message 24: by Dixie (last edited Nov 07, 2014 08:18AM) (new)

Dixie Pet Sematary is my favorite book by him

message 25: by Walelgn (new)

Walelgn thaks

message 26: by Jan (new)

Jan Brattain I will always read anything by or about Stephen King. Really enjoyed this interview, liked the lines: "Writing is a wonderful and terrible thing. It opens deep wells of memory that were previously capped." So true. Mr. King seems like such a regular guy, someone who might be living next door, a friend. So glad he survived that accident! I believe I shall have to read Lisey's Story again.

message 27: by Gbolahan (new)

Gbolahan question wasn't asked.
It's all good though,it was nice to hear from Mr King.
I've stopped reading him for a while now but I gotta admit, this man has to be the best writer ever.

message 28: by Peggy (new)

Peggy Geiger I've always wondered if he has nightmares.

message 29: by Jill (new)

Jill Celaya I will genuinely miss Mr. King when he does retire from writing. His interviews and introductions always make me think of a fun, but a little strange uncle one might have.
Thanks to him my cat became very close to being named Pennywise (It) but settled for Churchill (Pet Sematary).

message 30: by Gbolahan (new)

Gbolahan Peggy wrote: "I've always wondered if he has nightmares."

Oh, I know he does.

message 31: by Olga (new)

Olga Miret His new book sounds irresistible. Like all of them.

message 32: by Jarl (new)

Jarl Olsen Great interview. I confess that I spent much of my life thinking that Stephen King couldn't be worth reading because his books were in supermarkets. Reading "Cujo" didn't change that opinion. Only later, when I took a chance and started listening to the Dark Tower series on CD did I realize what a dope I'd been. I hope he lives to 100 and keeps writing to the end. I look forward to "Revival", like I've looked forward to every Stephen King book of recent years.

message 33: by Sandy (new)

Sandy I've not participated much on this site, if at all, but I'm glad I did today. What interesting comments.

My favorite book by Stephen King is Danse Macabre, an oldie, but goodie.

What do you all consider your favorite?

message 34: by Sharon (new)

Sharon Gilbert What I love about Stephen Kings books is the fact that you can be totally engrossed in the really spooky aspect of it and all at once he shows what a terffic sense of humor he has. One moment I'm scared sh--less,than he throws in one of his zingers and I find myself cracking up. Go for it Mr. King!

message 35: by Gbolahan (last edited Nov 08, 2014 12:09AM) (new)

Gbolahan Best stephen king EVER is Misery.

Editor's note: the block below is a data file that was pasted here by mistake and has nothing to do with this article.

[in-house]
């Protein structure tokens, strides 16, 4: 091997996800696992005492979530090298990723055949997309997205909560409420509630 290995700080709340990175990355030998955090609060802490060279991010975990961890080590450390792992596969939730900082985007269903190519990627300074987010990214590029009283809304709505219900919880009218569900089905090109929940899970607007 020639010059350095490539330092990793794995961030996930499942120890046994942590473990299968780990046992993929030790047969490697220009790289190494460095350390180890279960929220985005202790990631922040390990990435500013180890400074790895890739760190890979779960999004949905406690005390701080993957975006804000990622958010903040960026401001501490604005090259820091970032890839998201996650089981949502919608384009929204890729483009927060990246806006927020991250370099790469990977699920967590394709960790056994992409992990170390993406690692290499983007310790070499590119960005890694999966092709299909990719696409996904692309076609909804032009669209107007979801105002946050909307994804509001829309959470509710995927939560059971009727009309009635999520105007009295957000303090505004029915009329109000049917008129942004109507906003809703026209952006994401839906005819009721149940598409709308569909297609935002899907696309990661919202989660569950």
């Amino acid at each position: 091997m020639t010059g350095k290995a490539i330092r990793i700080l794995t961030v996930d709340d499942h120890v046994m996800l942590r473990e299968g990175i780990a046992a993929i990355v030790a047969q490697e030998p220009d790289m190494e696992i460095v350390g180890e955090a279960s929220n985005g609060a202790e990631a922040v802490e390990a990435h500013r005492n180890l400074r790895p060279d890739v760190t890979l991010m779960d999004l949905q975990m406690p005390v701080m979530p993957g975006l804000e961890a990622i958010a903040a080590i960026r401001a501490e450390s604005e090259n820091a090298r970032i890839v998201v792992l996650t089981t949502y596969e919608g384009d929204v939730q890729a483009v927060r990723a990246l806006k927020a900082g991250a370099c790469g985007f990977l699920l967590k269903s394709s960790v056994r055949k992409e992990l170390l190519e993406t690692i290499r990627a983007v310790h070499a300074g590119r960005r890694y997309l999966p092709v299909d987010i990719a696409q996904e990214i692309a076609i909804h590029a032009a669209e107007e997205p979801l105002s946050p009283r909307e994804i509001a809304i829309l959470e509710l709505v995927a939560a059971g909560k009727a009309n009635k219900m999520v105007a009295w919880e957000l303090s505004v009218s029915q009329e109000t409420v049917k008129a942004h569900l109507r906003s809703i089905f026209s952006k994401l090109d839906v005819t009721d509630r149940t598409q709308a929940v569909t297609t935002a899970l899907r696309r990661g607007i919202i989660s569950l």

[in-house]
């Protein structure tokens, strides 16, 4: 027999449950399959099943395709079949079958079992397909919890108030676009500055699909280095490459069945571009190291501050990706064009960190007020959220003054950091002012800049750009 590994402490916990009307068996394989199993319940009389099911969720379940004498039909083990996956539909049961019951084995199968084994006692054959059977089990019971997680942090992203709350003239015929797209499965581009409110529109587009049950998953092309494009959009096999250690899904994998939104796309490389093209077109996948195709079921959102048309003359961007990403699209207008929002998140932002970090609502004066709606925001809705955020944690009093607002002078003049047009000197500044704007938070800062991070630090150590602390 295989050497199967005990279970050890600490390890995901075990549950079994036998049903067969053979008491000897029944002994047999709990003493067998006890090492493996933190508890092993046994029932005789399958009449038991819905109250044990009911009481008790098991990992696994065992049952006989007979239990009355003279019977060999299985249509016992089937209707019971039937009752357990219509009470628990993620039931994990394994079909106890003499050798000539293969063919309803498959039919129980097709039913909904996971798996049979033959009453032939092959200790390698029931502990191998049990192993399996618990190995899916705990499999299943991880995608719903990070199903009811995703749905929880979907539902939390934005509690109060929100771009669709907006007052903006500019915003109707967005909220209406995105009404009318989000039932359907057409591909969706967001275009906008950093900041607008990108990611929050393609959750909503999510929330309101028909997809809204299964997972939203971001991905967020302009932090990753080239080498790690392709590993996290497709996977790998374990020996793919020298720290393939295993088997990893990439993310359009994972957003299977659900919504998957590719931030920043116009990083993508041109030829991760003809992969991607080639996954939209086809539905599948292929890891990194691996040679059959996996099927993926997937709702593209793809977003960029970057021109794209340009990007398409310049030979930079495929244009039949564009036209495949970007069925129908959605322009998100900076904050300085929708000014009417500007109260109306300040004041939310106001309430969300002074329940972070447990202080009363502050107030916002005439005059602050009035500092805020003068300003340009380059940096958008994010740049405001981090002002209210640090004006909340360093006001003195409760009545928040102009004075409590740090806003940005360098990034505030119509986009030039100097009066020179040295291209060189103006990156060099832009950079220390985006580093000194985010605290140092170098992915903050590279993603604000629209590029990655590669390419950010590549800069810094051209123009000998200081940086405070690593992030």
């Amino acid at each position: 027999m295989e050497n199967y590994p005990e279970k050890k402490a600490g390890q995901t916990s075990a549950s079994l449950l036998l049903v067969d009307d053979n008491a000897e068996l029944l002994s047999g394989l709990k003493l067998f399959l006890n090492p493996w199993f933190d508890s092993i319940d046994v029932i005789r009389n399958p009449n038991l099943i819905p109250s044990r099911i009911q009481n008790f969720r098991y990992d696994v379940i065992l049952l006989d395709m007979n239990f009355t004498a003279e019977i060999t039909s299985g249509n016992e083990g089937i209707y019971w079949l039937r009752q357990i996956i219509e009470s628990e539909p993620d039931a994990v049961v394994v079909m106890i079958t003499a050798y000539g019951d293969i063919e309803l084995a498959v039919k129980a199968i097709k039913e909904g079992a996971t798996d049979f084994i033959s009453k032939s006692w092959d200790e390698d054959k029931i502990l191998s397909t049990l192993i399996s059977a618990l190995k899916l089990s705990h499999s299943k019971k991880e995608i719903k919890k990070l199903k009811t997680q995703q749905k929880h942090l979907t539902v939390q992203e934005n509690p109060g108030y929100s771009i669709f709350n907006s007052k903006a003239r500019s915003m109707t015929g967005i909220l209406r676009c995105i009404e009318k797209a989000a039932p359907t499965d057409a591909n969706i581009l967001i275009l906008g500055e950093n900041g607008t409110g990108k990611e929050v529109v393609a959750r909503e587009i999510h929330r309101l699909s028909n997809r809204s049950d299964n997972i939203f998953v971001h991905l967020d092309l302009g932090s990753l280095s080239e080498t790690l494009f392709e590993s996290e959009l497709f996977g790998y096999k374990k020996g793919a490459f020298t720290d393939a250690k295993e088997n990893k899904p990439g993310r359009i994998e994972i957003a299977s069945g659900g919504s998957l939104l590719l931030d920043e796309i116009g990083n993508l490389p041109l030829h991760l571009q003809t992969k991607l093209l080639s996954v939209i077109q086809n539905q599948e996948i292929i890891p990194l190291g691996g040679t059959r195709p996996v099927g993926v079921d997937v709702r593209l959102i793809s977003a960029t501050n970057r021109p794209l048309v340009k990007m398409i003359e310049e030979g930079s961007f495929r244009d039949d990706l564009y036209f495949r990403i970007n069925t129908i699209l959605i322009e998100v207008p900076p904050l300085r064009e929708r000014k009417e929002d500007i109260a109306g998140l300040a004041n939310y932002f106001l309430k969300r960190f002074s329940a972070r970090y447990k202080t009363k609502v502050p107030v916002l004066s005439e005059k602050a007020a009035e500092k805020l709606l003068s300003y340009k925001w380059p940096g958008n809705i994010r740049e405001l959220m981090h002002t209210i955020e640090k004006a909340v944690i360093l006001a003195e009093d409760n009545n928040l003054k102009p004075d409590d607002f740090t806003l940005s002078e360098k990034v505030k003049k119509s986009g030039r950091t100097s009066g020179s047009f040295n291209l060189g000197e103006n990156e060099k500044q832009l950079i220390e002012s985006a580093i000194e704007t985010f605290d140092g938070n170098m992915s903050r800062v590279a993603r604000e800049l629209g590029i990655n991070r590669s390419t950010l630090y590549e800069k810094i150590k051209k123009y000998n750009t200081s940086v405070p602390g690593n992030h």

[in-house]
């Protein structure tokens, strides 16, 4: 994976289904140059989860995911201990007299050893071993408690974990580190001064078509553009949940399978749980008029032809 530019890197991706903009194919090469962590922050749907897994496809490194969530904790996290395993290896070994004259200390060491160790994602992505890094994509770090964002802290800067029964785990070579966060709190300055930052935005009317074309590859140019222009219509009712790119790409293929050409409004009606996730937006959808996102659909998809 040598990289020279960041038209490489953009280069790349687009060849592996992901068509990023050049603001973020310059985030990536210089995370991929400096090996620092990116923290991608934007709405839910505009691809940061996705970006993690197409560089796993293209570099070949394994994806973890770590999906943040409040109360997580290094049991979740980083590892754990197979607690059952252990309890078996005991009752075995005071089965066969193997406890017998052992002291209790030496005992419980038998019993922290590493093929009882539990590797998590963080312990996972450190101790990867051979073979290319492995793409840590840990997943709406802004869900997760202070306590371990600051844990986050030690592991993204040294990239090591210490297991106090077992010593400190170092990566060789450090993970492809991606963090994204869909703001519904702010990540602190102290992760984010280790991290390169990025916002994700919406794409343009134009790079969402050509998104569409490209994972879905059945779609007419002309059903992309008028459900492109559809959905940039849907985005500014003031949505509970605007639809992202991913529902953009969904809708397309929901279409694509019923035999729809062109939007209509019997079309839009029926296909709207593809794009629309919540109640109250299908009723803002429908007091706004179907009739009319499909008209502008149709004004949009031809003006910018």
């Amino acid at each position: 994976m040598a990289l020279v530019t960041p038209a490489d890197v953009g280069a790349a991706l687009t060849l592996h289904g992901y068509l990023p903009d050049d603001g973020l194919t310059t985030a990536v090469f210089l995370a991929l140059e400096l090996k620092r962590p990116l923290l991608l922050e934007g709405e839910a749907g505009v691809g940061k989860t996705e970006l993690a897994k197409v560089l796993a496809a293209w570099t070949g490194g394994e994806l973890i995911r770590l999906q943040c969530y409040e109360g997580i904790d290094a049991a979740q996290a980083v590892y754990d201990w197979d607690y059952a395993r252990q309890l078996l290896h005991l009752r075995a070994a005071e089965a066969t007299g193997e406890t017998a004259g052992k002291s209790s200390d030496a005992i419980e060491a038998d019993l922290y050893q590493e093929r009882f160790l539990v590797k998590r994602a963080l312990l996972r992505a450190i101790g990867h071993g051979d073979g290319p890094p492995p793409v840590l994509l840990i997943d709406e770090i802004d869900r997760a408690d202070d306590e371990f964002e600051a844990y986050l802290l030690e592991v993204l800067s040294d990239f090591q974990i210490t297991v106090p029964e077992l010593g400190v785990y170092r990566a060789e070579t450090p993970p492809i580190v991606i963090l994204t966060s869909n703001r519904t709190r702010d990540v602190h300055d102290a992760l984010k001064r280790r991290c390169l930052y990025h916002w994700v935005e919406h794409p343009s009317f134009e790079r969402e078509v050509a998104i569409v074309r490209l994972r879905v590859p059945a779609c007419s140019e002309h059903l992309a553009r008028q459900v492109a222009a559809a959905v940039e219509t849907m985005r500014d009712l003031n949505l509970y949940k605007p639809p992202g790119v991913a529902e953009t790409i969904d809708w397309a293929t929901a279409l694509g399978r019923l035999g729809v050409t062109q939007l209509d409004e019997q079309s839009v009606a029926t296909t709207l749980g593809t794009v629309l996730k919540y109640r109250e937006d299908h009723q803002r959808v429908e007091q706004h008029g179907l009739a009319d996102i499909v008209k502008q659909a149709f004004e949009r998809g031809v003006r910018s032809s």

message 36: by Jasmin (new)

Jasmin Traum Great interview, Stephen King is one great author. He has great ideas and I love his writing style.

message 37: by Klaas (new)

Klaas Dijkstra Van een Nederlandse Stephen King fan. Mijn favoriet boek is The Stand, met de Dark Tower boeken een close second. Ik hoop nog steeds op nieuwe Dark Tower boeken om de gaten in de verhaal lijn op te vullen.

message 38: by Lynn (new)

Lynn Spence I am so happy to hear him mention Dean Koontz as one of his inspirations. I too have been a #1 fan of Mr. King since "Carrie". And as sad as this (Being a male of middle age) may sound. I've always felt a twinge of deceit?... every time I reached for a Koontz novel. Though I still reached. Yes Mr. King, what they say is true. You really never do forget your first!

message 39: by Lynn (new)

Lynn Spence Gbolahan wrote: "Best stephen king EVER is Misery."

I am so sorry but we all know "IT" will reign as his greatest work!

message 40: by Michelle (new)

Michelle Willms I'm really looking forward to this book. I've been craving some good, old-fashioned Stephen King horror. There is nothing else like it, and nothing even begins to come close. King is the talent to which everyone else is compared.

message 41: by Gbolahan (new)

Gbolahan Lynn wrote: "Gbolahan wrote: "Best stephen king EVER is Misery."

I am so sorry but we all know "IT" will reign as his greatest work!"

Heh heh heh...don't be sorry, I haven't read IT...☺

message 42: by Gbolahan (new)

Gbolahan I have read though:
Gerald's Game
From a Buick 8
The second dark tower novel, The Drawing of the three
Carrie (LOVED IT!!)(my first Stephen King)
Hearts in Atlantis
Green Mile
The Dark Half
Christine (bleh)
And of course, Misery...

message 43: by Lynn (new)

Lynn Spence Gbolahan wrote: "I have read though:
Gerald's Game
From a Buick 8
The second dark tower novel, The Drawing of the three
Carrie (LOVED IT!!)(my first Stephen King)
Hearts in Atlantis
Green Mile
The Dark Half

If you can check this one out. I read it many moons ago and it will forever be etched in my brain!
by Richard Bachman, AKA Stephen King

message 44: by Bryan (new)

Bryan Holets I have read many of Mr.Kings novels but a short story collection-Skeleton Crew-stands out for me...The Jaunt is a great tale!

message 45: by [deleted user] (new)

I read Salem's Lot in a dorm room with 2 roommates present and I was still too afraid to reach out and turn the light off! Haven't stopped reading him since and have enjoyed the various changes.

message 46: by Samuel (new)

Samuel Man, I hope he just keeps writing the great ones until the second he passes away. He's like a god! "Needful Things" is the work of his I've been consuming mass quantities of for months now, and loving it.

message 47: by Susan (new)

Susan DeGaetano Stephen King is one of my favorites.
This latest book sounds great!
I'm disappointed that my question wasn't used in the interview, though.

message 48: by Jacqueline (new)

Jacqueline Dauny Excellent interview and all good comments with Goodreads. i want to read Revival.thanks.

message 49: by Chris (last edited Nov 08, 2014 07:56PM) (new)

Chris DAMN, I'd love to get stoned with Mr. King!!!! Have read EVERYTHING, and only have relatively few questions!!
Like, What's up with the reverse description of a "western" shoreline, in "The Drawing of The Three?" How could Roland be traveling NORTH, with the western sea on his right?? Was that intentional? Can't believe, with Mr. King's powers of description, that it was a flub... Over my head?

message 50: by Gbolahan (new)

Gbolahan Susan wrote: "Stephen King is one of my favorites.
This latest book sounds great!
I'm disappointed that my question wasn't used in the interview, though." too...?
What was your question?